Monday, August 23, 2010

No decision yet - but according to a 'senior source'...

Ministers try to avert Kelly inquest and end speculation by calling for post mortem details to be published on the internet

By Tim Shipman

Last updated at 6:46 PM on 23rd August 2010

Ministers want to publish details of Dr David Kelly’s post mortem examination on the internet to end speculation about the weapons inspector’s death.

Downing Street today welcomed the disclosure that Attorney General Dominic Grieve is to review calls for a full inquest following calls for a hearing to clear the air from the pathologist who examined Dr Kelly’s body.

But the Mail has learned that ministers would prefer to release documents on Dr Kelly’s demise without the need for a full inquest because they are concerned about the reaction of the scientist’s family.

Government officials say Mr Grieve is determined to find a way to ‘draw a line’ under the affair that avoids upsetting Dr Kelly’s widow Janice.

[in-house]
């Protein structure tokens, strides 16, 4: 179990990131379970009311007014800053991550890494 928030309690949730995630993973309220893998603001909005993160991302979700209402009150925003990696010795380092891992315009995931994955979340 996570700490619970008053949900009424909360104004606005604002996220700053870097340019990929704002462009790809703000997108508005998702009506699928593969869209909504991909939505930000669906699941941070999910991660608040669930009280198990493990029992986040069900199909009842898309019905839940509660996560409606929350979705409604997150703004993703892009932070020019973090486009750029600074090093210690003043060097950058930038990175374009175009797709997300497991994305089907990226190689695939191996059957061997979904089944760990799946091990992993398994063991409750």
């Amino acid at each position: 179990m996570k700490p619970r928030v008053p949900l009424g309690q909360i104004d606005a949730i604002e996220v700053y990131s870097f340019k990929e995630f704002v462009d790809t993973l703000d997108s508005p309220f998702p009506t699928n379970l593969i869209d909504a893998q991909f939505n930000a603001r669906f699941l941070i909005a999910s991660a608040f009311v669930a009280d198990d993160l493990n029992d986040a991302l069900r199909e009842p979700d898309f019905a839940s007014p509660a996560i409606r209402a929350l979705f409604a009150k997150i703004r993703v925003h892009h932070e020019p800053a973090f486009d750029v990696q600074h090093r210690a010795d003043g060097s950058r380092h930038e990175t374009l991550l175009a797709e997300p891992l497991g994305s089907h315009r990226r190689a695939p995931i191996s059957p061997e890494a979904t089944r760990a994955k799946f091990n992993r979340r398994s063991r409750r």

In an interview at the weekend pathologist Nicholas Hunt said he would welcome an inquest, claiming the death of Dr Kelly was a ‘textbook case’ of suicide.

Mr Grieve’s officials described that intervention as ‘important new evidence’ that could help him decide whether to call for a new hearing.

Another government source told the Mail that Dr Hunt’s intervention could give ministers ‘a dignified way out’ of the simmering controversy, which has seen doctors and lawyers question the official findings about Dr Kelly’s death by the Hutton Report.

Dr Kelly, 59, was found dead in woods near his Oxfordshire home in July 2003 a week after he was identified as the source of a BBC story claiming the Government 'sexed up' its dossier on Iraq’s supposed weapons of mass destruction.

Lord Hutton, whose inquiry took the place of an inquest, controversially placed a 70-year ban on the publication of secret files relating to Dr Kelly’s death, which has driven some to claim the suicide verdict was a cover up.

But a senior source said: ‘It is clear from what Nicholas Hunt has said that there is nothing to hide and it may be that it is better to publish the papers, including the post mortem.

‘It is clear that the Kelly family are not in favour of a full inquest but publication, which would allow those interested in the case to see that there is nothing to hide, might be in everyone’s interests.’